Day 4 was a traveling day. We woke up in Little Rock, Arkansas and drove for about 500 miles. This had us seeing much more of the Arkansas countryside (from I-40). We drove through the hot spots of Conway and Russellville, eventually exiting the state at Fort Smith. Arkansas has some nice rolling hills, farmland and few mountains—all pleasant, but nothing truly different from what we have east of the Mississippi.
As we crossed the state line into Oklahoma, the weather turned a little sour on us. Nothing terrible, but the sky clouded up and we had a few light rain showers. Since we crossed the state lengthwise, we were in Oklahoma for quite some time. We spent more than our normal rest-stop time looking around the museum like setup at the welcome center.
In order to break up the monotony of the drive, we toyed with the idea of getting off the Interstate and following along some ending routes of the Trail of Tears (forced relocation of Southeastern Native Americas to the Oklahoma territories), but we needed to make it to Texas by nightfall. The rest stops and information signs along the road portray a significant amount of Native American history that Oklahoma wants to be remembered—something worth coming back for.
The biggest benefit for me of this day of driving was to see the environmental change from central Arkansas to the pan-handle of Texas. We went from the same scenery we see back home to cotton fields, flat desert-like expanses, dusty fields, oil rigs, and everything we tend to think of as the ‘West’. (minus the great gorges we will experience later).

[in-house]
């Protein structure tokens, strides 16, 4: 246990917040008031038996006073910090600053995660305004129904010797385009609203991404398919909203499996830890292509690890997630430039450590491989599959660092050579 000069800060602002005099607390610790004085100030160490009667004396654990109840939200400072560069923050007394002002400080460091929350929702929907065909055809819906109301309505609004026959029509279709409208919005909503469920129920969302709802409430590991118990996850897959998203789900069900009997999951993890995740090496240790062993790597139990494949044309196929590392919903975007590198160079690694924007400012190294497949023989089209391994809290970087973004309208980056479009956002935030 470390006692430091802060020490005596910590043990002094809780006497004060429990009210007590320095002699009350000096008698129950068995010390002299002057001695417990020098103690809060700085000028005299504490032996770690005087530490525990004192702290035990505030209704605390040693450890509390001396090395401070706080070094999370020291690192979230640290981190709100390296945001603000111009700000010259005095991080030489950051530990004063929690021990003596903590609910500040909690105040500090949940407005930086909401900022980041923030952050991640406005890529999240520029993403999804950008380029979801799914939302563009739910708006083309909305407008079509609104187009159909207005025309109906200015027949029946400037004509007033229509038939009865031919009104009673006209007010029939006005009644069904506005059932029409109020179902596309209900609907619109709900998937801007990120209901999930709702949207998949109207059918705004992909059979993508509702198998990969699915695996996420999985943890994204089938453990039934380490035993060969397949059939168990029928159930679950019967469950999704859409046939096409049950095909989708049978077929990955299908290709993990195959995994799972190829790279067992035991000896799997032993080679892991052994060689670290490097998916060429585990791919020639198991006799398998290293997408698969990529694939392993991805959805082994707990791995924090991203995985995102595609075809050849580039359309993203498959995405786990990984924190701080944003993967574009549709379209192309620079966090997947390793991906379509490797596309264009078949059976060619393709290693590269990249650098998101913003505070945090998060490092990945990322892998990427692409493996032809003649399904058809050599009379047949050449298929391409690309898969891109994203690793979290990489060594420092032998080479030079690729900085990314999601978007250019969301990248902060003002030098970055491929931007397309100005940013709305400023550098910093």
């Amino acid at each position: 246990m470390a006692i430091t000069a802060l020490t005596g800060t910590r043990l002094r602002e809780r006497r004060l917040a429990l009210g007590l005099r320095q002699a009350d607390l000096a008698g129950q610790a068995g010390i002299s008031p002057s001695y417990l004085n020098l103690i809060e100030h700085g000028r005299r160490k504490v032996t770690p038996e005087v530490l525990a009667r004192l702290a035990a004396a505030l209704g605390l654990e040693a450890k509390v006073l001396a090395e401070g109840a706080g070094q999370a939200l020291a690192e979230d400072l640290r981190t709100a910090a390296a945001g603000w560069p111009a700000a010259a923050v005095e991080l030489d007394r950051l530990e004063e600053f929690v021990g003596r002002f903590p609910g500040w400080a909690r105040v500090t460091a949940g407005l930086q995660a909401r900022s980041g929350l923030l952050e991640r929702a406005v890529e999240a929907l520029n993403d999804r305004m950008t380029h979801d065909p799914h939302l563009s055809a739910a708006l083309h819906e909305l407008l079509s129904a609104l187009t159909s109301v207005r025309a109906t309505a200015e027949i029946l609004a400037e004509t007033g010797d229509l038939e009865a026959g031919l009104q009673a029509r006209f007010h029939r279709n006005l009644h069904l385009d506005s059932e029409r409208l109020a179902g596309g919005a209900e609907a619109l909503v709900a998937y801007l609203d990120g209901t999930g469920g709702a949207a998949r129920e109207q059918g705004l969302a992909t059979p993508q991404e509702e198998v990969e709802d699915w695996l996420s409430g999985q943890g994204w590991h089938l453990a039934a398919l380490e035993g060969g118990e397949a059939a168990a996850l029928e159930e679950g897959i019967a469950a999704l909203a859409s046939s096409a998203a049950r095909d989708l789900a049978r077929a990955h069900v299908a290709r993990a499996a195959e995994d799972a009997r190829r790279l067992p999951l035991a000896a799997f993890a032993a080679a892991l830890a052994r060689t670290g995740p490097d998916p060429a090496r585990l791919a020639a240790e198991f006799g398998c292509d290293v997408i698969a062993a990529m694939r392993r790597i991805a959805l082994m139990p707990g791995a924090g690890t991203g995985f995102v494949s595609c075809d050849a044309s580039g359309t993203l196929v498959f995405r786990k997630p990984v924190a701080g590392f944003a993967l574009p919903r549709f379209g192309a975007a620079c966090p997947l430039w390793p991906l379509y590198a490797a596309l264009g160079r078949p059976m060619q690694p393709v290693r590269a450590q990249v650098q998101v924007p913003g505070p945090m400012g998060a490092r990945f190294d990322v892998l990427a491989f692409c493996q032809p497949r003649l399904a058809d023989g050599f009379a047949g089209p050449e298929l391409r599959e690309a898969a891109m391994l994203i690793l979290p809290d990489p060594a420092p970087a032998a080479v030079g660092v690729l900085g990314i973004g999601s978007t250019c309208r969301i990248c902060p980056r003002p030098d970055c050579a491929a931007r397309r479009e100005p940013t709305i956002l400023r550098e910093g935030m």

Eventually we did make it to the other side of Oklahoma and crossed into Texas. A few miles beyond the border is the small town of Shamrock, Texas. Looking from the Interstate you might not think it’s such a small place. The town boasts 500 hotel rooms, so there are quite a few big-name motels near the interchange. But beyond that, there is not much, and what there is seems to be run down or closed down. There were a couple of restaurants along the main street that paralleled the Interstate. Some of these we left-overs from the Route 66 heyday.
Yes, a few miles back (in Oklahoma) we met up with the historic Route 66. Much of the remainder of our drive west, was filled with reminders of the iconic route from Chicago to Los Angeles.
Shamrock offered a pleasant rest but the gluten-free options were quite limited. We were too tired to worry about food, so after a brief stop in the local grocery store, we chowed down on vegetables, nuts, and potato chips. It was all we needed to recoup our strength for sleeping.
I’m sure some of the locals love Shamrock, and there were no train whistles that night. We were refreshed for another day of travel—that’s all we needed.